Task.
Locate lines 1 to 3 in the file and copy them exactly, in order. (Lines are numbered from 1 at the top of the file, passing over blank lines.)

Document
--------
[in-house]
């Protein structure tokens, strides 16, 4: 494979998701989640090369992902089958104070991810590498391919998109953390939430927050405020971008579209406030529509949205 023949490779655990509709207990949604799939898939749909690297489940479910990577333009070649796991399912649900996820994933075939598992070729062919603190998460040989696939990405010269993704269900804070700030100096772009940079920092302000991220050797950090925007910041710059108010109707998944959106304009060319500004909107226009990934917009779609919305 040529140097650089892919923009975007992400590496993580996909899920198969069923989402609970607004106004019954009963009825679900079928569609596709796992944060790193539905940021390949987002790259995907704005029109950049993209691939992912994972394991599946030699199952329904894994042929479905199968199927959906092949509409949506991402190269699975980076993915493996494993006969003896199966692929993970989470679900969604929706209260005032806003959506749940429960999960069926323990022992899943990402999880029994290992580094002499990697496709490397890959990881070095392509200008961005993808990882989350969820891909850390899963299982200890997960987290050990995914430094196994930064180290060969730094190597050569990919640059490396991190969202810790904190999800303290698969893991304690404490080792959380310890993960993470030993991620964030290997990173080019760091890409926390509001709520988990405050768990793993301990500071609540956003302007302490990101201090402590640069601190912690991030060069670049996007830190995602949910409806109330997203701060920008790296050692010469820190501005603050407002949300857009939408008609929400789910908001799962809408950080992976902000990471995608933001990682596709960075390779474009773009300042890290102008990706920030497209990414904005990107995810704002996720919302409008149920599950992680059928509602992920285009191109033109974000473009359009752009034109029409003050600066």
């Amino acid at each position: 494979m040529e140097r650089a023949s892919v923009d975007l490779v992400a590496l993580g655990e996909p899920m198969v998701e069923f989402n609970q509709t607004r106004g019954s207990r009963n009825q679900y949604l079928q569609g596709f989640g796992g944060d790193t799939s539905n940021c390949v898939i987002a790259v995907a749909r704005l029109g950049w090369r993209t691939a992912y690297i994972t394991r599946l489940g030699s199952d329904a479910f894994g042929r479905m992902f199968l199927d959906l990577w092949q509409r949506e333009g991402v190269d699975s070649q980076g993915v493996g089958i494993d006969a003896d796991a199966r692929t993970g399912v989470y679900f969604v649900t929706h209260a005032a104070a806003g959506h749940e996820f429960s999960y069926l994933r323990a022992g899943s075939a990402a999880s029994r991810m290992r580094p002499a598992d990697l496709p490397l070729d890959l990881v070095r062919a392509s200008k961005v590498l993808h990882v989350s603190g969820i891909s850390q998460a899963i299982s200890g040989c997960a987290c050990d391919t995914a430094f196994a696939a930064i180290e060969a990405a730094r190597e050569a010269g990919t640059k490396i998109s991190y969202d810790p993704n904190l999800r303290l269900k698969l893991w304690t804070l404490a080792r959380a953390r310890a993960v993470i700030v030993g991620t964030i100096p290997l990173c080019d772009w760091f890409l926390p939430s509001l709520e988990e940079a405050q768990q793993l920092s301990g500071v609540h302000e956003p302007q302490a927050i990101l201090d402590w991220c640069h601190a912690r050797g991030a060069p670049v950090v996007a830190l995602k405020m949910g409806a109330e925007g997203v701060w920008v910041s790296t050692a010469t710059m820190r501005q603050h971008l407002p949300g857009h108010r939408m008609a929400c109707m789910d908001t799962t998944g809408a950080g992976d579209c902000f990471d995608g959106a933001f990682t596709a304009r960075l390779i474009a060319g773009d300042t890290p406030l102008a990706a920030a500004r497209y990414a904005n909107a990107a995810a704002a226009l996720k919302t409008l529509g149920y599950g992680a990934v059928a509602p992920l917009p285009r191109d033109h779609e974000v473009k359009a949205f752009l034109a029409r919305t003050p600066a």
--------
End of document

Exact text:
[in-house]
């Protein structure tokens, strides 16, 4: 494979998701989640090369992902089958104070991810590498391919998109953390939430927050405020971008579209406030529509949205 023949490779655990509709207990949604799939898939749909690297489940479910990577333009070649796991399912649900996820994933075939598992070729062919603190998460040989696939990405010269993704269900804070700030100096772009940079920092302000991220050797950090925007910041710059108010109707998944959106304009060319500004909107226009990934917009779609919305 040529140097650089892919923009975007992400590496993580996909899920198969069923989402609970607004106004019954009963009825679900079928569609596709796992944060790193539905940021390949987002790259995907704005029109950049993209691939992912994972394991599946030699199952329904894994042929479905199968199927959906092949509409949506991402190269699975980076993915493996494993006969003896199966692929993970989470679900969604929706209260005032806003959506749940429960999960069926323990022992899943990402999880029994290992580094002499990697496709490397890959990881070095392509200008961005993808990882989350969820891909850390899963299982200890997960987290050990995914430094196994930064180290060969730094190597050569990919640059490396991190969202810790904190999800303290698969893991304690404490080792959380310890993960993470030993991620964030290997990173080019760091890409926390509001709520988990405050768990793993301990500071609540956003302007302490990101201090402590640069601190912690991030060069670049996007830190995602949910409806109330997203701060920008790296050692010469820190501005603050407002949300857009939408008609929400789910908001799962809408950080992976902000990471995608933001990682596709960075390779474009773009300042890290102008990706920030497209990414904005990107995810704002996720919302409008149920599950992680059928509602992920285009191109033109974000473009359009752009034109029409003050600066």
């Amino acid at each position: 494979m040529e140097r650089a023949s892919v923009d975007l490779v992400a590496l993580g655990e996909p899920m198969v998701e069923f989402n609970q509709t607004r106004g019954s207990r009963n009825q679900y949604l079928q569609g596709f989640g796992g944060d790193t799939s539905n940021c390949v898939i987002a790259v995907a749909r704005l029109g950049w090369r993209t691939a992912y690297i994972t394991r599946l489940g030699s199952d329904a479910f894994g042929r479905m992902f199968l199927d959906l990577w092949q509409r949506e333009g991402v190269d699975s070649q980076g993915v493996g089958i494993d006969a003896d796991a199966r692929t993970g399912v989470y679900f969604v649900t929706h209260a005032a104070a806003g959506h749940e996820f429960s999960y069926l994933r323990a022992g899943s075939a990402a999880s029994r991810m290992r580094p002499a598992d990697l496709p490397l070729d890959l990881v070095r062919a392509s200008k961005v590498l993808h990882v989350s603190g969820i891909s850390q998460a899963i299982s200890g040989c997960a987290c050990d391919t995914a430094f196994a696939a930064i180290e060969a990405a730094r190597e050569a010269g990919t640059k490396i998109s991190y969202d810790p993704n904190l999800r303290l269900k698969l893991w304690t804070l404490a080792r959380a953390r310890a993960v993470i700030v030993g991620t964030i100096p290997l990173c080019d772009w760091f890409l926390p939430s509001l709520e988990e940079a405050q768990q793993l920092s301990g500071v609540h302000e956003p302007q302490a927050i990101l201090d402590w991220c640069h601190a912690r050797g991030a060069p670049v950090v996007a830190l995602k405020m949910g409806a109330e925007g997203v701060w920008v910041s790296t050692a010469t710059m820190r501005q603050h971008l407002p949300g857009h108010r939408m008609a929400c109707m789910d908001t799962t998944g809408a950080g992976d579209c902000f990471d995608g959106a933001f990682t596709a304009r960075l390779i474009a060319g773009d300042t890290p406030l102008a990706a920030a500004r497209y990414a904005n909107a990107a995810a704002a226009l996720k919302t409008l529509g149920y599950g992680a990934v059928a509602p992920l917009p285009r191109d033109h779609e974000v473009k359009a949205f752009l034109a029409r919305t003050p600066a």